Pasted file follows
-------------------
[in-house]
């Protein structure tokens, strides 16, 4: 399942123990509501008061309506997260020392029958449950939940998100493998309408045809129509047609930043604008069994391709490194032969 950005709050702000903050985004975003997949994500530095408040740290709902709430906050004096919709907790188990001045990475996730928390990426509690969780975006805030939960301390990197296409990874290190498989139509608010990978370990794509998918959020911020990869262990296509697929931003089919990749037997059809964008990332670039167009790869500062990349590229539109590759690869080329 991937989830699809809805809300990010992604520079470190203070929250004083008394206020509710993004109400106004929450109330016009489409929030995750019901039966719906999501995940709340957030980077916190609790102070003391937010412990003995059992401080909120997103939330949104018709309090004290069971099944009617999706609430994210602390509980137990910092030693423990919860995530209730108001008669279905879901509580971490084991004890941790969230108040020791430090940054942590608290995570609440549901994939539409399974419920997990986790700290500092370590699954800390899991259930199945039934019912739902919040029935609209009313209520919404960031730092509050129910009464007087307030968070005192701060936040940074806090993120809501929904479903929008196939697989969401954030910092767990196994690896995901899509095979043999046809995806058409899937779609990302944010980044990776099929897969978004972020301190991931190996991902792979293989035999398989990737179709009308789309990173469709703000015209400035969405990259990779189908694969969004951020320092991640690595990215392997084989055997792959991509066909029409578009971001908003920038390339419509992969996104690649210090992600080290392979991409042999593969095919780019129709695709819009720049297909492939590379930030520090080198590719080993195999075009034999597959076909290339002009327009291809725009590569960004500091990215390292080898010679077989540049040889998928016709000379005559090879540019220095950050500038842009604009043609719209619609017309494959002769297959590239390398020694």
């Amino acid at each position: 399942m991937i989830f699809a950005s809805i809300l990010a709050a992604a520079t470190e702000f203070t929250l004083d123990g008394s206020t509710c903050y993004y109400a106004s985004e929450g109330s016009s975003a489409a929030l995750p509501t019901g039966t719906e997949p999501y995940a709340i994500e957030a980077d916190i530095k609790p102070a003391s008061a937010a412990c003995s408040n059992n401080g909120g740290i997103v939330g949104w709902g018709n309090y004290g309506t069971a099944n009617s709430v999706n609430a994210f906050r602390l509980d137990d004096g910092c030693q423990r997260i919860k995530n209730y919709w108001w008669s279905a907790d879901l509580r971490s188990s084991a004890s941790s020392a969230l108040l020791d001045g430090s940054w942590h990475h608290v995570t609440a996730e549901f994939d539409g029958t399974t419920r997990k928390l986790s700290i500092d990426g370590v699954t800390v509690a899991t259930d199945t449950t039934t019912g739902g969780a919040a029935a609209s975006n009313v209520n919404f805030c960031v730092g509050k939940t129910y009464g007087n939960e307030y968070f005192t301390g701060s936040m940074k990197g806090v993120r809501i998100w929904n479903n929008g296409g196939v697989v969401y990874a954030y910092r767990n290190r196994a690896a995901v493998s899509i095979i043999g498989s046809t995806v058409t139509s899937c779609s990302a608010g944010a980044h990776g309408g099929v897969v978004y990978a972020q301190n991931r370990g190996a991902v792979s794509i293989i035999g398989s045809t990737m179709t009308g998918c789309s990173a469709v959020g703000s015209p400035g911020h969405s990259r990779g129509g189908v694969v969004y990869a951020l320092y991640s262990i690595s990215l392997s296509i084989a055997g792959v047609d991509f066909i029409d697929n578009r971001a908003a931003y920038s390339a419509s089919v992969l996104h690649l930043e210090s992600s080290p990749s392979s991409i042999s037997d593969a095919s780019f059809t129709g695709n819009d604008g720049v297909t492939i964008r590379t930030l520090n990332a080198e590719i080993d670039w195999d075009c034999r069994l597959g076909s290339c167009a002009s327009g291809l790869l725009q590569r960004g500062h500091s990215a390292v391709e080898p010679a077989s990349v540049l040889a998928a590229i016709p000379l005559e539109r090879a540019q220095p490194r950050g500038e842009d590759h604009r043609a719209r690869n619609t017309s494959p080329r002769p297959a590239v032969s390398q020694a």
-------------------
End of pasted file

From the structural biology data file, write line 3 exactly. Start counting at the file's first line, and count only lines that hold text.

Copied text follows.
């Amino acid at each position: 399942m991937i989830f699809a950005s809805i809300l990010a709050a992604a520079t470190e702000f203070t929250l004083d123990g008394s206020t509710c903050y993004y109400a106004s985004e929450g109330s016009s975003a489409a929030l995750p509501t019901g039966t719906e997949p999501y995940a709340i994500e957030a980077d916190i530095k609790p102070a003391s008061a937010a412990c003995s408040n059992n401080g909120g740290i997103v939330g949104w709902g018709n309090y004290g309506t069971a099944n009617s709430v999706n609430a994210f906050r602390l509980d137990d004096g910092c030693q423990r997260i919860k995530n209730y919709w108001w008669s279905a907790d879901l509580r971490s188990s084991a004890s941790s020392a969230l108040l020791d001045g430090s940054w942590h990475h608290v995570t609440a996730e549901f994939d539409g029958t399974t419920r997990k928390l986790s700290i500092d990426g370590v699954t800390v509690a899991t259930d199945t449950t039934t019912g739902g969780a919040a029935a609209s975006n009313v209520n919404f805030c960031v730092g509050k939940t129910y009464g007087n939960e307030y968070f005192t301390g701060s936040m940074k990197g806090v993120r809501i998100w929904n479903n929008g296409g196939v697989v969401y990874a954030y910092r767990n290190r196994a690896a995901v493998s899509i095979i043999g498989s046809t995806v058409t139509s899937c779609s990302a608010g944010a980044h990776g309408g099929v897969v978004y990978a972020q301190n991931r370990g190996a991902v792979s794509i293989i035999g398989s045809t990737m179709t009308g998918c789309s990173a469709v959020g703000s015209p400035g911020h969405s990259r990779g129509g189908v694969v969004y990869a951020l320092y991640s262990i690595s990215l392997s296509i084989a055997g792959v047609d991509f066909i029409d697929n578009r971001a908003a931003y920038s390339a419509s089919v992969l996104h690649l930043e210090s992600s080290p990749s392979s991409i042999s037997d593969a095919s780019f059809t129709g695709n819009d604008g720049v297909t492939i964008r590379t930030l520090n990332a080198e590719i080993d670039w195999d075009c034999r069994l597959g076909s290339c167009a002009s327009g291809l790869l725009q590569r960004g500062h500091s990215a390292v391709e080898p010679a077989s990349v540049l040889a998928a590229i016709p000379l005559e539109r090879a540019q220095p490194r950050g500038e842009d590759h604009r043609a719209r690869n619609t017309s494959p080329r002769p297959a590239v032969s390398q020694a």